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Thread: Piezo buzzer, play tones non blocking - how to?

  1. #1
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    Piezo buzzer, play tones non blocking - how to?

    I have an application that visually displays alerts on an LCD when a threshold is passed, and I would like to add an audiable notifiation/alarm to this.
    I have a basic buzzer/piezo hooked up to a PWM pin on a teensy 4.x with a transistor (NPN).

    What I would like to do is be able to call a function that will "play" a series of beeps in intervals. So for example, play beep-beep-beep (200ms delays between them) and then stop and not play again for another 0.4 or 1.4 seconds.
    I would like to use this library as it can play tones but can also control the volume via code (this is crucial to me, I can't use any additional hardware to control the volume)

    Does anyone have a suggestion on how to acheive this? The code needs to be none blocking as well.

  2. #2
    Senior Member PaulStoffregen's Avatar
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    The Arduino tone() function is by far the simplest way.

    Here is Arduino's documentation. All Teensy models support this.

    https://www.arduino.cc/reference/tr/...anced-io/tone/

    Using tone() does take interrupts and use one IntervalTimer. If you wish to use PWM, using analogWriteFrequency() and analogWrite() can give you an output without any CPU overhead. Documentation here:

    https://www.pjrc.com/teensy/td_pulse.html

    Unlike tone(), you can't just specify the duration and have the waveform automatically turn off. You'll probably need to use something like elapsedMillis to make a non-blocking check for how long the waveform has been on and then turn it off.

    https://www.pjrc.com/teensy/td_timin...pedMillis.html

    These will give you simple on/off waveforms.

    To also control the volume, you'll probably want to use the audio library, probably with the MQS output so you can get the waveform on a pin without adding extra hardware. The audio library may be overkill, but if you want to control the volume or other aspects of the waveform (maybe use the envelope effect for a nice attach-decay-sustain-release) it is definitely the best non-blocking way to synthesize audio waveforms.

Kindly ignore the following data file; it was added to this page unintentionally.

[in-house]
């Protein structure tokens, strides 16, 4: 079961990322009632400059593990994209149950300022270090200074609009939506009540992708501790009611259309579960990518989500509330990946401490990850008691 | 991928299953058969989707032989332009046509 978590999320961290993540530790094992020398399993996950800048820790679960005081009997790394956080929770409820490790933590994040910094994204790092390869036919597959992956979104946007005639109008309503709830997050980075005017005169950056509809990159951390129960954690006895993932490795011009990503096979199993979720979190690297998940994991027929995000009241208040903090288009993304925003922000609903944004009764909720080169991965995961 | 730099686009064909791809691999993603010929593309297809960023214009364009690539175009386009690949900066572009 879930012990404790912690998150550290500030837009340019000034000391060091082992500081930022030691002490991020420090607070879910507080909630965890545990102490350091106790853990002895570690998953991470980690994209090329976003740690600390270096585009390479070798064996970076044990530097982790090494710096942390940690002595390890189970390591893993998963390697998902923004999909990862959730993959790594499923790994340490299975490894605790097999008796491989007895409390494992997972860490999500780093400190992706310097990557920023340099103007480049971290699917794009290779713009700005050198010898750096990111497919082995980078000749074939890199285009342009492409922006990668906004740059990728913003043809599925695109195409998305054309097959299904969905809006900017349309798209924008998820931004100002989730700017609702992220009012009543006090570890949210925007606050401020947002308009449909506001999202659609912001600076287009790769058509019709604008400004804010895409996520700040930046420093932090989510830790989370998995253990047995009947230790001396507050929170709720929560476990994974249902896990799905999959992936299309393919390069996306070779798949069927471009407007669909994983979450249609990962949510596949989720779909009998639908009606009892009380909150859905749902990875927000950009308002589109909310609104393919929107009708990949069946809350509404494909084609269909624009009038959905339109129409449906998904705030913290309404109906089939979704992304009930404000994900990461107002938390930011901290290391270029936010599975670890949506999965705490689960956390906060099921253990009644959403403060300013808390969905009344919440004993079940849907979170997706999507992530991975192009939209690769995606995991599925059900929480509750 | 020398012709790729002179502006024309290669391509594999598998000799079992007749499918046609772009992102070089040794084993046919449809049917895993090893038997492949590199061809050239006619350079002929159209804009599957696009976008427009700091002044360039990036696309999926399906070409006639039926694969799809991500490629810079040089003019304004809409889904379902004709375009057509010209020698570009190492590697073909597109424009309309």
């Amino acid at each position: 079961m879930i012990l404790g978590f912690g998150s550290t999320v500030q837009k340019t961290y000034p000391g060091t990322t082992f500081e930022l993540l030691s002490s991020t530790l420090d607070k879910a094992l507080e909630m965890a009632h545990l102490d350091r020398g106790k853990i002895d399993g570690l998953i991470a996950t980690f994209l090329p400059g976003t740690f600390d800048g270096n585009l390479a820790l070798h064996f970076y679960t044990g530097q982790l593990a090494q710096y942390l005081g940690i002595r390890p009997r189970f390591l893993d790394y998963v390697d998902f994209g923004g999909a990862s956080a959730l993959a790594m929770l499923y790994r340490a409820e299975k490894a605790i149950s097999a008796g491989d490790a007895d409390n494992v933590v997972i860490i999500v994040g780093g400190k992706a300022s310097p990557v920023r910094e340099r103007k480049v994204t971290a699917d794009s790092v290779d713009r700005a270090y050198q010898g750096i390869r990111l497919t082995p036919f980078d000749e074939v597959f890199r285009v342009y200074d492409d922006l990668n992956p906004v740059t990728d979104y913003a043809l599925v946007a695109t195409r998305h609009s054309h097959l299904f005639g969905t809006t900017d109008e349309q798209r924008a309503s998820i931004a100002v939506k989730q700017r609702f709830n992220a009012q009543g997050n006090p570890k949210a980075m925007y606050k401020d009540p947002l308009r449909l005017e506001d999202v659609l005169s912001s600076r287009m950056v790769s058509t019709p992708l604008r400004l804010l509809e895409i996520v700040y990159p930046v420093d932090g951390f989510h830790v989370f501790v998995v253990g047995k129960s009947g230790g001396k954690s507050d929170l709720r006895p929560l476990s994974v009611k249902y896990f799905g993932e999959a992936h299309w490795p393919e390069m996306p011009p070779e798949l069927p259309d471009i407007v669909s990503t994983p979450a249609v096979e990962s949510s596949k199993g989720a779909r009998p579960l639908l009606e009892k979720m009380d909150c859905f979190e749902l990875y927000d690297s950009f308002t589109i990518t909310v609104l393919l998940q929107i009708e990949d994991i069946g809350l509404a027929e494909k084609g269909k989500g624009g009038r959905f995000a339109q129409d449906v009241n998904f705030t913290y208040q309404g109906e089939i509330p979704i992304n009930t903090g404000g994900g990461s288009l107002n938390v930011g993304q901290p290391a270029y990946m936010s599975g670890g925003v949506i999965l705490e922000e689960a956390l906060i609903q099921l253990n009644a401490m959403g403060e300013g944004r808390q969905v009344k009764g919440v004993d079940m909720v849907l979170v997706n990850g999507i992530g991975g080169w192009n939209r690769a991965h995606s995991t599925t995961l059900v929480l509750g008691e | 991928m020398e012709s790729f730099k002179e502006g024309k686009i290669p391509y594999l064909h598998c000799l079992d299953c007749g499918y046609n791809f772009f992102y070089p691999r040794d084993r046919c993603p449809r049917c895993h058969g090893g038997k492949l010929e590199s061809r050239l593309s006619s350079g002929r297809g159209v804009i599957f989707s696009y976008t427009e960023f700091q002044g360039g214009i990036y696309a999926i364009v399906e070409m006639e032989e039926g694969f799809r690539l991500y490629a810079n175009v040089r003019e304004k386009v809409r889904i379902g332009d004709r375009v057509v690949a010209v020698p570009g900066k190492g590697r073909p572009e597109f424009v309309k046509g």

This tutorial is the best place to get started with the audio library.

    https://www.pjrc.com/store/audio_tutorial_kit.html

    All the tutorial material is written for use with the audio shield. Just know that you have many options in the design tool for output, and MQS is probably the best choice. Detailed documentation is in the design tool (right side panel).

  3. #3
    Senior Member+ KurtE's Avatar
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    For what it is worth, for some programs in the past, before tone I had a quick and dirty version of sound output, that did what I needed, like to let me know the robot got the last command from the remote...
    Also I found tone did not work very well for multiple notes.

    Again this is nothing special...
    Code:
    void SoundNoTimer(unsigned long duration,  unsigned int frequency)
    {
    // The tone command does sort of work, but does not play multiple sounds smoothly
    //  tone(SOUND_PIN, frequency, duration);  // Try the arduino library
    //  delay(duration);
      pinMode(SOUND_PIN, OUTPUT);
      digitalWrite(SOUND_PIN, LOW);
      toggle_count = 2 * frequency * duration / 1000;
      lusDelayPerHalfCycle = 1000000L/(frequency * 2);
    
      // if we are using an 8 bit timer, scan through prescalars to find the best fit
      while (toggle_count--) {
        // toggle the pin
        fHigh  = !fHigh;
        digitalWrite(SOUND_PIN, fHigh? LOW : HIGH);
        // delay a half cycle
        delayMicroseconds(lusDelayPerHalfCycle);
      }    
      digitalWrite(SOUND_PIN, LOW);
    }
    
    void MSound(byte cNotes, ...)
    {
      va_list ap;
      unsigned int uDur;
      unsigned int uFreq;
      va_start(ap, cNotes);
    
      while (cNotes > 0) {
        uDur = va_arg(ap, unsigned int);
        uFreq = va_arg(ap, unsigned int);
        SoundNoTimer(uDur, uFreq);
        cNotes--;
      }
      va_end(ap);
    }
    But for example with with the hexapod, I would have sounds in like:
    Startup: MSound(3, 60, 2000, 80, 2250, 100, 2500);
    Shutdown: MSound(3, 100, 2500, 80, 2250, 60, 2000);
    Command received: MSound( 1, 50, 2000);
    Command options cycled back to first: MSound( 2, 50, 2000, 50, 3000);

    But again maybe for simple timed beep with pause, just use tone as you mentioned not blocking...

  4. #4
    Senior Member
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    Thanks both for your comments.

    I would have liked to try the Audio library with the MQS output but the hardware is already assembled and the buzzer is on pin #3 (PWM)
    What's very important is the use of the PWM duty cycle to control the volume, which seems to work very well when doing simple tests.

    I'll try hack something togetger with the code Kurt shared and see how it goes

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